SAN JOSE – For all the pressure, fanfare and other-worldly amount of expectation at the U.S. Olympic Trials in San Jose this weekend, Simone Biles sees it this way: At least it’s better than a quiet selection camp at The Ranch.
“It’s crickets when we’re there,” Biles explained of said camps, breaking into her trademark smile. “This crowd here, it really pumps us up.”
A sold out crowd of 17,904 inside SAP Center (and millions at home on NBC) watched as Biles once again bounced her way into first place at a major gymnastics meet, this one the two-day selection process for the five-member team that will represent the U.S. in next month’s Olympic Games in Rio.
Biles would like to use that approach – and her scores – to secure the lone automatic bid, and on Friday, she set herself up well to do so in two days’ time, leading by a full point over second-place finisher Laurie Hernandez (61.850 to 60.850), and by nearly two points over Aly Raisman, in third with a 59.950.
“It’s unreal, actually, because we have been waiting so long for this,” Biles said of Olympic trials finally arriving. “We’re finally all here, and we’re sort of in shock. It’s emotional because we know how close it is.”
Perhaps the most famous (and fun) game being played on the Gymternet right now is this: Who’s on your Olympic team?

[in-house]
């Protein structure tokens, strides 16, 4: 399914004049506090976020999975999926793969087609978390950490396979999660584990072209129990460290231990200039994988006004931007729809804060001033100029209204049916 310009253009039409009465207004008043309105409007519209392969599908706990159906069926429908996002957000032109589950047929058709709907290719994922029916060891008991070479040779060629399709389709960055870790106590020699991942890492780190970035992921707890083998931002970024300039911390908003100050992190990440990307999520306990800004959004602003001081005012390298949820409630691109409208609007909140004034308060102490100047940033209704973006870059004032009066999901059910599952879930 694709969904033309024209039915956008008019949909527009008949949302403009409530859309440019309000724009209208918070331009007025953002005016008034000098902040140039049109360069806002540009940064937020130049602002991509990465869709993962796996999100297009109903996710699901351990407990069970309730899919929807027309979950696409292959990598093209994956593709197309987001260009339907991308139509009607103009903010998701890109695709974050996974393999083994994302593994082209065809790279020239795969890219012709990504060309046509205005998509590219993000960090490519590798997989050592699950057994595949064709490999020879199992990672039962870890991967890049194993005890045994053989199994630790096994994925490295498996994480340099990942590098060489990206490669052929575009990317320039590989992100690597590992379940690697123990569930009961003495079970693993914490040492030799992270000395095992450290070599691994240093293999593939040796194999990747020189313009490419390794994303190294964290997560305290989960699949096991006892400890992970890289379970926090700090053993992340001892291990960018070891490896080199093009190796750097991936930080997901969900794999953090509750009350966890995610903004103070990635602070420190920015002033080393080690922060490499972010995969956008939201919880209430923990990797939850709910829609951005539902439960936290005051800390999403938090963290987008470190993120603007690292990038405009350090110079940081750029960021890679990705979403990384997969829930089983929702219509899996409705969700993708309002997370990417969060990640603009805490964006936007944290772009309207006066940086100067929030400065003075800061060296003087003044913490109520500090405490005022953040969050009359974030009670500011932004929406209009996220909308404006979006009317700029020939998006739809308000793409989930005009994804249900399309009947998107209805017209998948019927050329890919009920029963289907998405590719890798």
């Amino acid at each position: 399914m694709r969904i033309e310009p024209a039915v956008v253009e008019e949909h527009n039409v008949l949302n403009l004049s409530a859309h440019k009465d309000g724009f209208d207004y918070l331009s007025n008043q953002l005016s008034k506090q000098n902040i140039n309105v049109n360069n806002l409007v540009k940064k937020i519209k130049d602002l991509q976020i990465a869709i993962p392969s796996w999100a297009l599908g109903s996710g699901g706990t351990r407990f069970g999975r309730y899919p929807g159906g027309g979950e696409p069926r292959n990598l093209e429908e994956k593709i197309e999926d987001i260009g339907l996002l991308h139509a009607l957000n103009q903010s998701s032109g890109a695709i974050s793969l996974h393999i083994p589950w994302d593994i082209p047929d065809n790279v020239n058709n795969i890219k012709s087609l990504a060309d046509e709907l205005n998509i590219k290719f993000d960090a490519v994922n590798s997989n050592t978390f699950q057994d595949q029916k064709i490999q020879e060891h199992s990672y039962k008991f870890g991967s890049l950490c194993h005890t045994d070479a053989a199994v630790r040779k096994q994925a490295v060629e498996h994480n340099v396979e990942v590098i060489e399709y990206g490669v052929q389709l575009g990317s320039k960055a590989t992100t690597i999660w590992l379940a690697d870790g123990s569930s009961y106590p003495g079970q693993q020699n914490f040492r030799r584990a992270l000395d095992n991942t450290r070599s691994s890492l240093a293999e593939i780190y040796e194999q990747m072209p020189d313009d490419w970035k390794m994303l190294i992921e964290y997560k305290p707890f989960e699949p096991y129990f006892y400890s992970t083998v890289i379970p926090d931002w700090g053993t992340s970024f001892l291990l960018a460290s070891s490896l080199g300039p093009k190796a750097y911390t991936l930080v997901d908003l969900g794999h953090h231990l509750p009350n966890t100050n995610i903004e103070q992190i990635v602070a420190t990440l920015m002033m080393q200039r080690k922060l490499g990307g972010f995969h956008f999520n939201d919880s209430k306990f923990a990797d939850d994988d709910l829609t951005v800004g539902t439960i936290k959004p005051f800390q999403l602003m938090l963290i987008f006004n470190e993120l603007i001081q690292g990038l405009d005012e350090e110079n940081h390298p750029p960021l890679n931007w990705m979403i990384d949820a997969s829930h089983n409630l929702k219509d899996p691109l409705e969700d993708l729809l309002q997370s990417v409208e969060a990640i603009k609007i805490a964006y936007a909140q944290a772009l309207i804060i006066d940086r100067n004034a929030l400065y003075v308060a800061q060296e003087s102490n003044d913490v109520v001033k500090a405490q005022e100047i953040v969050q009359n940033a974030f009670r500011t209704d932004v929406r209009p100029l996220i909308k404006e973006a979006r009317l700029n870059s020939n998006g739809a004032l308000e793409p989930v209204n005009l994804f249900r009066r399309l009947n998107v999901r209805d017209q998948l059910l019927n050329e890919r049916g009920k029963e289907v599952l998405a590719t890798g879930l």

There are only five spots to be filled, and after Friday night, women’s team national coordinator Martha Karolyi said her list (which, by the way, is most important) has not changed much, even after an eventful evening in San Jose.
“I wasn’t really surprised by anything,” Karolyi told reporters. “For me, there is a little bit more work to be done. That is all.”
Some of that work may fall on the shoulders of reigning Olympic all-around gold medalist Gabby Douglas, who fell on her final event – the balance beam – knocking her down to a disappointing seventh place finish, having placed fourth at the P&G Gymnastics Championships two weeks ago.
MyKayla Skinner was fourth behind Biles, Hernandez and Raisman, followed by Ragan Smith in fifth, Madison Kocian, Douglas and Maggie Nichols.
The night’s most highly anticipated race was a dead heat, as Ashton Locklear (who only competed on uneven bars and beam) and Kocian registered identical 15.750 scores on bars, tying for first. Many lists (yours included?) hinge on one of those two being put on the team for their bars prowess, with Kocian as the reigning World bars champ and Locklear a World finalist in 2014.
“Based on today’s performance, in my eyes, Madison is ahead of Ashton,” said Karolyi plainly. “Because she can contribute on other events, also.”
That was most evident on beam, where Kocian was rock solid for a 14.700 while Locklear suffered from a fall, scoring a 13.200.
“Things went really well tonight,” Kocian said, explaining that she now feels fully healed from a broken foot she suffered in late February. “I’m just trying to trust in my training.”